Estimation of Dietary Intake of Inorganic Arsenic in U.S. Children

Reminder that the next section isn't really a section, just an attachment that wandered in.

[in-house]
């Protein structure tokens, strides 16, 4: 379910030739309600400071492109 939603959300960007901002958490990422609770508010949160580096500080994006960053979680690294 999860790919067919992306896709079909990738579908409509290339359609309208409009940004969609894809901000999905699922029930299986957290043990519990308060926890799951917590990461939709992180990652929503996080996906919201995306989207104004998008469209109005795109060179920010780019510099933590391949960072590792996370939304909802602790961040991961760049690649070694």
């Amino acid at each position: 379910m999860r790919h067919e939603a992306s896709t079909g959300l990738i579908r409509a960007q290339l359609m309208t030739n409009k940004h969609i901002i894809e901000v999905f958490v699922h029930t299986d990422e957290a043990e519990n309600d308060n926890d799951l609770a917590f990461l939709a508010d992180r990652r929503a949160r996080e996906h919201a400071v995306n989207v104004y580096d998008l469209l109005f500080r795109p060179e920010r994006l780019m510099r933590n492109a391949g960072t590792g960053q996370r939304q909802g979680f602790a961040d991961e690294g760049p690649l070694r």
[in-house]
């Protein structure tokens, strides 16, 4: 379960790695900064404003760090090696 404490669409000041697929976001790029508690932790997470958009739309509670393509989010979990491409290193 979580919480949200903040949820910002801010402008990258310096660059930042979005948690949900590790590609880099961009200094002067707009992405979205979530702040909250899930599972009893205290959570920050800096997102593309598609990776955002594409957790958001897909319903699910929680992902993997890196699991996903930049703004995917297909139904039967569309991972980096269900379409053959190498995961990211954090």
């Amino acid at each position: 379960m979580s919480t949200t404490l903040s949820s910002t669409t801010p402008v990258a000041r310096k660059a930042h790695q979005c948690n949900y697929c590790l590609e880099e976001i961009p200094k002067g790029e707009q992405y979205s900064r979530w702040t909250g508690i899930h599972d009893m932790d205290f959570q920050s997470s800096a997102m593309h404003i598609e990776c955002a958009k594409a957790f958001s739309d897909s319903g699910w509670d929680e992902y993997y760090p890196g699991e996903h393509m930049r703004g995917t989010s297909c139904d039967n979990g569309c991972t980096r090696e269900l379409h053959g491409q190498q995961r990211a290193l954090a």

Arsenic is a natural component of the environment and is ubiquitous in soils, water, and the diet. Because dietary intake can be a significant source of background exposure to inorganic arsenic (the most toxicologically significant form), accurate intake estimates are needed to provide a context for risk management of arsenic exposure. Intake of inorganic arsenic by adults is fairly well characterized, but previous estimates of childhood intake were based on inorganic arsenic analyses in a limited number of foods (13 food types). This article estimates dietary intake for U.S. children (1 to 6 years of age) based on reported inorganic arsenic concentrations in 38 foods and in water used in cooking those foods (inorganic arsenic concentration of 0.8 μg/L), and U.S. Department of Agriculture food consumption data. This information is combined using a probabilistic software model to extract food consumption patterns and compute exposure distributions. The mean childhood dietary intake estimate for inorganic arsenic was 3.2 μg/day with a range of 1.6 to 6.2 μg/day for the 10th and 95th percentiles, respectively. For both the mean and 95th percentile inorganic arsenic intake rates, intake was predominantly contributed by grain and grain products, fruits and fruit juices, rice and rice products, and milk.
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